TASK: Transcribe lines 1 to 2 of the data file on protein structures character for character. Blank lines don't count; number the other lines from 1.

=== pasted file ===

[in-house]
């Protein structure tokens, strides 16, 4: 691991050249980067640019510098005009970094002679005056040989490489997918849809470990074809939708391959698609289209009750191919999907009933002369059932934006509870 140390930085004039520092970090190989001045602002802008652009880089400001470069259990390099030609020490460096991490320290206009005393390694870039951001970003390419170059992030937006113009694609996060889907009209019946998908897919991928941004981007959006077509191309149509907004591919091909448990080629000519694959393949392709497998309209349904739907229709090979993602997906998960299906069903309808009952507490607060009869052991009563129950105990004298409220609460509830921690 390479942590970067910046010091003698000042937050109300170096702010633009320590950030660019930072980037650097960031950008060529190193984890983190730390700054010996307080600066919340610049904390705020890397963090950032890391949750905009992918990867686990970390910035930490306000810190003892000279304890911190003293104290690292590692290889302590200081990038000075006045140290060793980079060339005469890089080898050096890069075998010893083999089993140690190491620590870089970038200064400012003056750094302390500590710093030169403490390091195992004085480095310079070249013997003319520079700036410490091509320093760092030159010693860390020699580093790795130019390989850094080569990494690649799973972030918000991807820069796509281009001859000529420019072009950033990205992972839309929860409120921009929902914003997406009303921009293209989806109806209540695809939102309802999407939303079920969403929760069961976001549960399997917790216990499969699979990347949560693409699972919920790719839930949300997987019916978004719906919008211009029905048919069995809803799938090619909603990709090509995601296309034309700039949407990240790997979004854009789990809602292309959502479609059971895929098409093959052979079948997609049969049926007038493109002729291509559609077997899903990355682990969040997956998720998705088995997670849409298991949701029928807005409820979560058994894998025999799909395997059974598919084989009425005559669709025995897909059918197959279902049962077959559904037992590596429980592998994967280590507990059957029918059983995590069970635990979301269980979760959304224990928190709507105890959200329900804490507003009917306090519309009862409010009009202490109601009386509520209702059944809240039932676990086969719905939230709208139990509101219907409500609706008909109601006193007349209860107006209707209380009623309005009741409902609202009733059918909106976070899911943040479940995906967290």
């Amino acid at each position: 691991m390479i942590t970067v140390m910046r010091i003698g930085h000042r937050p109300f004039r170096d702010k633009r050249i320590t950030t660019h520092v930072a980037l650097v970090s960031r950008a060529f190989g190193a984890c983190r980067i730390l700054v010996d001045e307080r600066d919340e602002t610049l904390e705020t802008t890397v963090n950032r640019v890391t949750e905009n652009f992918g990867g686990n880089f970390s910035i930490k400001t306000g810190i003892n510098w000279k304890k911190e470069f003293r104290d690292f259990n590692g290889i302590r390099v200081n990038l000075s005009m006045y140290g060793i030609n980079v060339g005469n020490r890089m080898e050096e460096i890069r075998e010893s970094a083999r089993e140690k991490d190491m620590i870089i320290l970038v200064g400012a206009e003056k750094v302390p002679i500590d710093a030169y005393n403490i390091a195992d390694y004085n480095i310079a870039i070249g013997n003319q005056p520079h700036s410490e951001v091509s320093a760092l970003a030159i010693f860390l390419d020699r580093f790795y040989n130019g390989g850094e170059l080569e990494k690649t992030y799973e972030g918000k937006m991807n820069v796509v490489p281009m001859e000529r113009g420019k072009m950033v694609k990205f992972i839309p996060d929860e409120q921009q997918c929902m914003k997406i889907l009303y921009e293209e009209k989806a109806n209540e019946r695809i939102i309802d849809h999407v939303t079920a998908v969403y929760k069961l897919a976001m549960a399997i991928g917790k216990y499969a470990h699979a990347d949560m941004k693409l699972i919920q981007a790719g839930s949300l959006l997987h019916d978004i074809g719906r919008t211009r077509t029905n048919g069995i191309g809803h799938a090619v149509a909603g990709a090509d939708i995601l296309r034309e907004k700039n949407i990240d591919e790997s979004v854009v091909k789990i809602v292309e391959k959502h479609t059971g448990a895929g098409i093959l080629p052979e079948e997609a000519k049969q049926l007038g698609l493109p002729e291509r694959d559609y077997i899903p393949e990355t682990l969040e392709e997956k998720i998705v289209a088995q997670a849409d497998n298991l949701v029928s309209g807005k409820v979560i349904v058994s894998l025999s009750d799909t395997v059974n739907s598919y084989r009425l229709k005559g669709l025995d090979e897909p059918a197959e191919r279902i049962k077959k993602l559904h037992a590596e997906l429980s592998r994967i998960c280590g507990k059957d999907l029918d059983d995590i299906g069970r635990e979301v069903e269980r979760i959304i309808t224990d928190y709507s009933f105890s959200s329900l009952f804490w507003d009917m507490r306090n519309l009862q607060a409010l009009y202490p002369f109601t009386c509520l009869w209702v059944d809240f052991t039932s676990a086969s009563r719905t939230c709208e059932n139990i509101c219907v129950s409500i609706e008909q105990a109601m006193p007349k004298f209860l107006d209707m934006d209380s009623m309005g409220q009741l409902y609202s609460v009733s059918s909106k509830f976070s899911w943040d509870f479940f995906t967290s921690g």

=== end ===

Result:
[in-house]
């Protein structure tokens, strides 16, 4: 691991050249980067640019510098005009970094002679005056040989490489997918849809470990074809939708391959698609289209009750191919999907009933002369059932934006509870 140390930085004039520092970090190989001045602002802008652009880089400001470069259990390099030609020490460096991490320290206009005393390694870039951001970003390419170059992030937006113009694609996060889907009209019946998908897919991928941004981007959006077509191309149509907004591919091909448990080629000519694959393949392709497998309209349904739907229709090979993602997906998960299906069903309808009952507490607060009869052991009563129950105990004298409220609460509830921690 390479942590970067910046010091003698000042937050109300170096702010633009320590950030660019930072980037650097960031950008060529190193984890983190730390700054010996307080600066919340610049904390705020890397963090950032890391949750905009992918990867686990970390910035930490306000810190003892000279304890911190003293104290690292590692290889302590200081990038000075006045140290060793980079060339005469890089080898050096890069075998010893083999089993140690190491620590870089970038200064400012003056750094302390500590710093030169403490390091195992004085480095310079070249013997003319520079700036410490091509320093760092030159010693860390020699580093790795130019390989850094080569990494690649799973972030918000991807820069796509281009001859000529420019072009950033990205992972839309929860409120921009929902914003997406009303921009293209989806109806209540695809939102309802999407939303079920969403929760069961976001549960399997917790216990499969699979990347949560693409699972919920790719839930949300997987019916978004719906919008211009029905048919069995809803799938090619909603990709090509995601296309034309700039949407990240790997979004854009789990809602292309959502479609059971895929098409093959052979079948997609049969049926007038493109002729291509559609077997899903990355682990969040997956998720998705088995997670849409298991949701029928807005409820979560058994894998025999799909395997059974598919084989009425005559669709025995897909059918197959279902049962077959559904037992590596429980592998994967280590507990059957029918059983995590069970635990979301269980979760959304224990928190709507105890959200329900804490507003009917306090519309009862409010009009202490109601009386509520209702059944809240039932676990086969719905939230709208139990509101219907409500609706008909109601006193007349209860107006209707209380009623309005009741409902609202009733059918909106976070899911943040479940995906967290």